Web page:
Thursday, December 18, 2008

Another fine piece of reporting

A UAE paper reported earlier this month that Maliki was getting ready to ban Iraqi officers from visiting Syria, because of his concern that they might link up with, or be influenced by, former-regime officers living in Syria--and more generally because of his anxiety about political activity under the banner of the Awda party. So there seems to be no question that Maliki was becoming concerned about the Awda, for whatever specific reason. And this was no doubt part of the motivation for the recent arrests, as the reporting suggests. But the connection with Syria has gotten lost in the shuffle.

Similarly, the reporting hints in general at Maliki doing another of his pre-election purges to make sure his party does well and competitors are disabled in various ways. But the NYT and other English-language reporting doesn't say anything about what electoral challenges were involved here. The report yesterday in AlMashriq spoke about a rivalry between Dawa party member Shirwan Waili who is the Minister of National Security--and who was described as behind the purge--and "independent" UIA member Jawad Bolani, who is Minister of the Interior. The reporting merely says Bolani is "out of the country" without saying where. (AlQawat alThalitha says he is in Dubai looking after his holdings and his real estate). But the point is that Bolani is working to expand his secular Constitutional Party, and when AlMashriq referred to the arrests as being a reflection of election-related struggle between Waili and Bolani, this is probably what they were referring to.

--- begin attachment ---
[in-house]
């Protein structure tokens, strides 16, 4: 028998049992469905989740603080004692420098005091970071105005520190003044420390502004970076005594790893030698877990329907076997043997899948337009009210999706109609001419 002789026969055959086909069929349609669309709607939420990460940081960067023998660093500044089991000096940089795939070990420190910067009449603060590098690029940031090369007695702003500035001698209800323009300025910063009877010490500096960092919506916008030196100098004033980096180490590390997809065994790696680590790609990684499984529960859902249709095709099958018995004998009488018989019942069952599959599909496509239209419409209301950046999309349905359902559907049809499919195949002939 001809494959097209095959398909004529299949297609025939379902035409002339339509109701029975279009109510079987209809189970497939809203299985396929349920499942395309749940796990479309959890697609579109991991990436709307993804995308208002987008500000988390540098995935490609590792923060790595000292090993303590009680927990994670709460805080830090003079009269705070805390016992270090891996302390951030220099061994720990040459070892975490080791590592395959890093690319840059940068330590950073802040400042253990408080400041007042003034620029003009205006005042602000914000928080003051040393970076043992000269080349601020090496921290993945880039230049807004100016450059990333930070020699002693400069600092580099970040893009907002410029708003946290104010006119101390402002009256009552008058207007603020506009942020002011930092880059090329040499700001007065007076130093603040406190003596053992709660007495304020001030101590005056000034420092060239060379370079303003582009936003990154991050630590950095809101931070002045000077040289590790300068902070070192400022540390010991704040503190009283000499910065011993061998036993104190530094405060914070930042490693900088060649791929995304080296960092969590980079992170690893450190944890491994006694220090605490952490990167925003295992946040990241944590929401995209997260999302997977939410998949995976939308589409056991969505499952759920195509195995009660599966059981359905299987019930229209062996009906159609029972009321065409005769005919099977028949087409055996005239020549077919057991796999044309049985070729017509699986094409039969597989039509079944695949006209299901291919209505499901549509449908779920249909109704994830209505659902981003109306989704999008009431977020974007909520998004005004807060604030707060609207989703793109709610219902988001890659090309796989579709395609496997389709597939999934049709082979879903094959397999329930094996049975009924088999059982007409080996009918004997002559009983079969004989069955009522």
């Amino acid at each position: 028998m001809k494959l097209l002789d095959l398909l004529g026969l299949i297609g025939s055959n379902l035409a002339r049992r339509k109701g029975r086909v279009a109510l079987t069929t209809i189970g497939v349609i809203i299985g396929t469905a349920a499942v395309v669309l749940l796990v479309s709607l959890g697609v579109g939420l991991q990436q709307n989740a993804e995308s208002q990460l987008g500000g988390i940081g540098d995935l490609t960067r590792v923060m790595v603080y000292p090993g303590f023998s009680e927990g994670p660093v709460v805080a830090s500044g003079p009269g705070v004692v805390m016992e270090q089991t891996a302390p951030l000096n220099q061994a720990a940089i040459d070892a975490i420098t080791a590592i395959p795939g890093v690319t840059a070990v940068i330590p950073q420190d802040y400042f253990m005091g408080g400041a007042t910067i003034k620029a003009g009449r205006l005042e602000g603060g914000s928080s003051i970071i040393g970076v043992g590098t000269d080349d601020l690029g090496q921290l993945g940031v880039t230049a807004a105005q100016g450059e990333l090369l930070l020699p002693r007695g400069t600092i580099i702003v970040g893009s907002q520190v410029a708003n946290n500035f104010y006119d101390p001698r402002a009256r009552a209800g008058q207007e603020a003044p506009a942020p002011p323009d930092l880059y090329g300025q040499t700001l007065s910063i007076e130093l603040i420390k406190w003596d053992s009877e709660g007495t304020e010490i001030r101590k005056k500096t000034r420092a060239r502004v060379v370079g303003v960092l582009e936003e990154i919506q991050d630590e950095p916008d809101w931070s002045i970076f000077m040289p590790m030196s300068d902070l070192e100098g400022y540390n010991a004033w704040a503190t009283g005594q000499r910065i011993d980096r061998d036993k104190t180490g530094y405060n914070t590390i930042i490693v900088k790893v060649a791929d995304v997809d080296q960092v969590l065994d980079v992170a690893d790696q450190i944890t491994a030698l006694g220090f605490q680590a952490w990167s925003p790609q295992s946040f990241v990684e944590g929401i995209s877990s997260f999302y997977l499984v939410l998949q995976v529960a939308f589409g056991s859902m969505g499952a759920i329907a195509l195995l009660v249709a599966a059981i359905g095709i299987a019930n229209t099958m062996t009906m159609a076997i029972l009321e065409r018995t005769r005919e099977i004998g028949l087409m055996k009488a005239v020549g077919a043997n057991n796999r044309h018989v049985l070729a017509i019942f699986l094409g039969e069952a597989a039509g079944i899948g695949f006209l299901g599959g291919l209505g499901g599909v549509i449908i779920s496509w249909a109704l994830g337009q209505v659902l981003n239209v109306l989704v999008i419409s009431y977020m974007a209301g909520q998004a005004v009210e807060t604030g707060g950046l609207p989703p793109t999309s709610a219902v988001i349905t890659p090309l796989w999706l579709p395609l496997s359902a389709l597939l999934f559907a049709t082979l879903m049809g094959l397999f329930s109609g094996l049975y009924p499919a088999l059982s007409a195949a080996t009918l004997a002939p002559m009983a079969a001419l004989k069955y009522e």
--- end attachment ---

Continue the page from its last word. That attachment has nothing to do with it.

While AlMashriq stressed the election-planning aspect of this (thinking Waili was probably behind it), AlQuwat alThalitha stresses the Syria connection (and says the instigator of this was Mowaffaq alRubaie, with a lot of help from Saudia Arabia, aiming to break up Syrian influence in Iraq and poison the Iraqi-Syrian relationship).

So whether this reflects competitive election-planning by members of Maliki's cabinet, or regional Saudi/Syrian rivalry, the point is that Maliki's dictatorial inclinations are being played out against a political background that the NYT and other reporting leaves out of the picture.

Not to mention the fact that the entire NYT coup-plot story was based on accounts by anonymous sources, with not a single attribution, and of course nothing says "we are being manipulated" like the lack of any attribution. Needless to say, the no-background character of this goes hand-in-hand with the no-attribution technique, all-in-all a fine example of the kind of reporting that got us into these situations in the first place.